Shows how radical women advocate for women in prison while acknowledging the racial and class division between them.
How can radical women activists for women prisoners be a "voice and a presence" for people so different from themselves? The radical activists who envision a postprison society are predominantly white, middle class, and well educated; the prisoners they advocate for are predominantly disenfranchised women of color. While the activists lead lives of relative comfort, conditions in women's prisons may include sexual and emotional abuse and medical neglect. Jodie Michelle Lawston examines the dilemmas that arise as activists attempt to challenge injustices and oppression in these prisons. Activists question their place in leading organizations speaking for incarcerated women of color, and they question whether they will be accepted by these women as legitimate representatives. Knowing that their radical goals are generally not well received by the mainstream public, activists realize they must cast their efforts as a credible social movement when dealing with that public. Lawston maps the discourses that activists from a radical group in California generate in order to overcome these tensions and provides comments from the activists themselves.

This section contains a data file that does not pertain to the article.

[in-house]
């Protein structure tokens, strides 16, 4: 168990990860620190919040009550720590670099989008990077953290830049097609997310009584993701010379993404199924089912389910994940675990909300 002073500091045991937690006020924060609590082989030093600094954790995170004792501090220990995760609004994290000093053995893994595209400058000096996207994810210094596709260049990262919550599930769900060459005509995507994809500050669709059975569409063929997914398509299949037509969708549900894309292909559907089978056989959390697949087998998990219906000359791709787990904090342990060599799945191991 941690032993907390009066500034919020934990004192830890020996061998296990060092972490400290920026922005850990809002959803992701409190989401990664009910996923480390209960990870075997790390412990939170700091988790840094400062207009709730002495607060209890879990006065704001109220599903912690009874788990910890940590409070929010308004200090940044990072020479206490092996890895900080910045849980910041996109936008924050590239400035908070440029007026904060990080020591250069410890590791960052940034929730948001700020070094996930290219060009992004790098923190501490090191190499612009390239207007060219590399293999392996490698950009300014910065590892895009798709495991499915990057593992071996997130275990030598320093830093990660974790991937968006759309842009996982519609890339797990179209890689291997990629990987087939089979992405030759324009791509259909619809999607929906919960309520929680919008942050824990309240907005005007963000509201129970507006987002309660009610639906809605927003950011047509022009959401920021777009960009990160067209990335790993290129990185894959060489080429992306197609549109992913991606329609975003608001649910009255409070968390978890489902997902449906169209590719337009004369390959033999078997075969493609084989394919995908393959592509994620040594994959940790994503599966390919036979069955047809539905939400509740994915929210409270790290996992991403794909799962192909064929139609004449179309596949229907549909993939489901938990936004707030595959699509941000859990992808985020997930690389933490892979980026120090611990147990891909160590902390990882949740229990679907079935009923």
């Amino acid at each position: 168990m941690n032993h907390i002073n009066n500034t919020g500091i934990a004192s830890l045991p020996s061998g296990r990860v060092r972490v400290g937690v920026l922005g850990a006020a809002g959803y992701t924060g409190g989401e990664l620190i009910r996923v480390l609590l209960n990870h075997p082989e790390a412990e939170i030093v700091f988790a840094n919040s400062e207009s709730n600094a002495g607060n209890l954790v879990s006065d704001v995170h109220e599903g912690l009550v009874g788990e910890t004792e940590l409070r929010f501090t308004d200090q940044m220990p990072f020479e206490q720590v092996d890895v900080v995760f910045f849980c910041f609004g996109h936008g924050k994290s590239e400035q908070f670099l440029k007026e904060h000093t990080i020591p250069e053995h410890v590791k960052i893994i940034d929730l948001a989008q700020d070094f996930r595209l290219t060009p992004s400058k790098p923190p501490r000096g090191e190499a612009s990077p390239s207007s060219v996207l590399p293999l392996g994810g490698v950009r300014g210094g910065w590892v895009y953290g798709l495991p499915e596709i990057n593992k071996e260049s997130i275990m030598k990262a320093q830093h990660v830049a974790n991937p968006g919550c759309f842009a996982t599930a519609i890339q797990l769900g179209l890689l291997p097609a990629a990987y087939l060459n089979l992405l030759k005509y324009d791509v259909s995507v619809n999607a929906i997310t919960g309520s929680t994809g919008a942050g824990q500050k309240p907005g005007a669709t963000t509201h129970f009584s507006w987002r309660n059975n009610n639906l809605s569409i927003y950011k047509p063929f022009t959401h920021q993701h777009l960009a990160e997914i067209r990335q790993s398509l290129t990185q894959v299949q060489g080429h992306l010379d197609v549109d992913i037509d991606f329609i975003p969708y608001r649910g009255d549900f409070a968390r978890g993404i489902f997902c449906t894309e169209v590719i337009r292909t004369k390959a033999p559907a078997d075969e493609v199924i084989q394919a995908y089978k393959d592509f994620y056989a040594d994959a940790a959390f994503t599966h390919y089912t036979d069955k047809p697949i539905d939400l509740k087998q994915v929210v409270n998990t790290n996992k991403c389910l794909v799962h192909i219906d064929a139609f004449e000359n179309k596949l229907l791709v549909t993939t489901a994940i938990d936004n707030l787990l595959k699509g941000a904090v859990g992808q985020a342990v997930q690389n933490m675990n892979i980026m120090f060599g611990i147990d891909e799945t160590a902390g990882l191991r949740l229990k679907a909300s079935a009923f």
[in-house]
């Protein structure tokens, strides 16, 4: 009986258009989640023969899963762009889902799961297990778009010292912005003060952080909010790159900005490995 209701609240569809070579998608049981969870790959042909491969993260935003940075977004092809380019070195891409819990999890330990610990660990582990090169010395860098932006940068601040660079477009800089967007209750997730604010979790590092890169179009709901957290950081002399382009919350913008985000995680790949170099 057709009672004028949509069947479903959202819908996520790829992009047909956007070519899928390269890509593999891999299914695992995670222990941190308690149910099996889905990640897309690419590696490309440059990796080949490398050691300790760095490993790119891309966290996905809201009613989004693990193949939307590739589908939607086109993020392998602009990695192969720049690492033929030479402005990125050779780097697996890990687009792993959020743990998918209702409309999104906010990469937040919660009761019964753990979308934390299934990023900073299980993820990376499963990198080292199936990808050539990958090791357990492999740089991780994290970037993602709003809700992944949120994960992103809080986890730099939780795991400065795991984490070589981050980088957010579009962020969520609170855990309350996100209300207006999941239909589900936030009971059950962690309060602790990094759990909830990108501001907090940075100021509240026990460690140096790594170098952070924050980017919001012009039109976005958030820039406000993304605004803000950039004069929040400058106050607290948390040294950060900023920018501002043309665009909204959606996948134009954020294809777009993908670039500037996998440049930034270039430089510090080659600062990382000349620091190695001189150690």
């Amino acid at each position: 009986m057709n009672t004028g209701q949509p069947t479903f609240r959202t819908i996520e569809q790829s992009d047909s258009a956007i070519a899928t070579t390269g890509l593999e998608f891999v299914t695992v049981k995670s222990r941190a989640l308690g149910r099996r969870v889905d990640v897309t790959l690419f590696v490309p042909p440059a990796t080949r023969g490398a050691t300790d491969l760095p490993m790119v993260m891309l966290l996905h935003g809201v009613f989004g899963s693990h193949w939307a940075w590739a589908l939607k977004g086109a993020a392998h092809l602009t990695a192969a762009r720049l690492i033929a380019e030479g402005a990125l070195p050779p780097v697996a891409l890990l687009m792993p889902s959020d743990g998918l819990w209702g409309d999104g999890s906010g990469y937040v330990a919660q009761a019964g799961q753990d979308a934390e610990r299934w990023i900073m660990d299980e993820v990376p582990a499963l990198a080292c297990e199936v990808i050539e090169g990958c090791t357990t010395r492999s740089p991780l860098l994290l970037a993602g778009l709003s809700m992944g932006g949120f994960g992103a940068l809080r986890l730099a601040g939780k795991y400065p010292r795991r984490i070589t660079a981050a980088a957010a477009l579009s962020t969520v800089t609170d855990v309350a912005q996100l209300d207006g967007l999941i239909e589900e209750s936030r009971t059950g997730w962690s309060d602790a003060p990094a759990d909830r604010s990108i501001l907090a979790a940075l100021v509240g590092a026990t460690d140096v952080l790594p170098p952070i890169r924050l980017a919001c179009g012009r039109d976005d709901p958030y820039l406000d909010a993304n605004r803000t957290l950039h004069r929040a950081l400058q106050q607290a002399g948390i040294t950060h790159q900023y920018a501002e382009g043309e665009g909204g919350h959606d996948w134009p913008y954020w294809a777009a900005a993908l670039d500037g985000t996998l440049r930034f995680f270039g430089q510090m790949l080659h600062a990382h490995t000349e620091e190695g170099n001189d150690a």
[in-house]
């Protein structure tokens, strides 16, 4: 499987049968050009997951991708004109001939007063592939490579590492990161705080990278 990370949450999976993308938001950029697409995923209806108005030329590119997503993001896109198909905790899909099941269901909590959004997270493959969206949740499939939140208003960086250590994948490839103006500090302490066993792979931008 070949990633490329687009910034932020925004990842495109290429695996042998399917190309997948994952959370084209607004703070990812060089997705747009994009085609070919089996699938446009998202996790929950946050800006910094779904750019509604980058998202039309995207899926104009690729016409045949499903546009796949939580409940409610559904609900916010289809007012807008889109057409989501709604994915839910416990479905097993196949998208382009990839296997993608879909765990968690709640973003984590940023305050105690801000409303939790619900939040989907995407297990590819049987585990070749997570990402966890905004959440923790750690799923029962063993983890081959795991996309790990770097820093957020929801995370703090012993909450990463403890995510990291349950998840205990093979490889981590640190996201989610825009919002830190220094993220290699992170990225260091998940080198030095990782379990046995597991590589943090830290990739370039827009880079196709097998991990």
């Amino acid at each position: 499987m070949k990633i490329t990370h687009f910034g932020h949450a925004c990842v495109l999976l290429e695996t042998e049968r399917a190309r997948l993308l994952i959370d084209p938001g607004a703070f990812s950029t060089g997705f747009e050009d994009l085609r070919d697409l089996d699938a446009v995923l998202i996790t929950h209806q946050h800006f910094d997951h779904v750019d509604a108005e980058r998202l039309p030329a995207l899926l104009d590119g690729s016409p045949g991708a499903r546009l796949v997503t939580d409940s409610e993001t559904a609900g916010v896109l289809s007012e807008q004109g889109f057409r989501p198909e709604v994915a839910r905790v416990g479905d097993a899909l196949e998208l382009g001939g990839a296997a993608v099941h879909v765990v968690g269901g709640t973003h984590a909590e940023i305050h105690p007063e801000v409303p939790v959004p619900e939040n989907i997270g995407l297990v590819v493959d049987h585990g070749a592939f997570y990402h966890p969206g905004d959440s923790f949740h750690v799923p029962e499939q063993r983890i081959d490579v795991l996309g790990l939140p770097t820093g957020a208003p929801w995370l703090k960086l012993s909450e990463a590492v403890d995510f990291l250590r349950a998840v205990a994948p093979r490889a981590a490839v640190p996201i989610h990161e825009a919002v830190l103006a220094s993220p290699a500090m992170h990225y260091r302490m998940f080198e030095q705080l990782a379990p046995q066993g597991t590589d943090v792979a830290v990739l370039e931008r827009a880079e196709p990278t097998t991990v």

Jodie Michelle Lawston is Assistant Professor of Women's Studies at California State University San Marcos.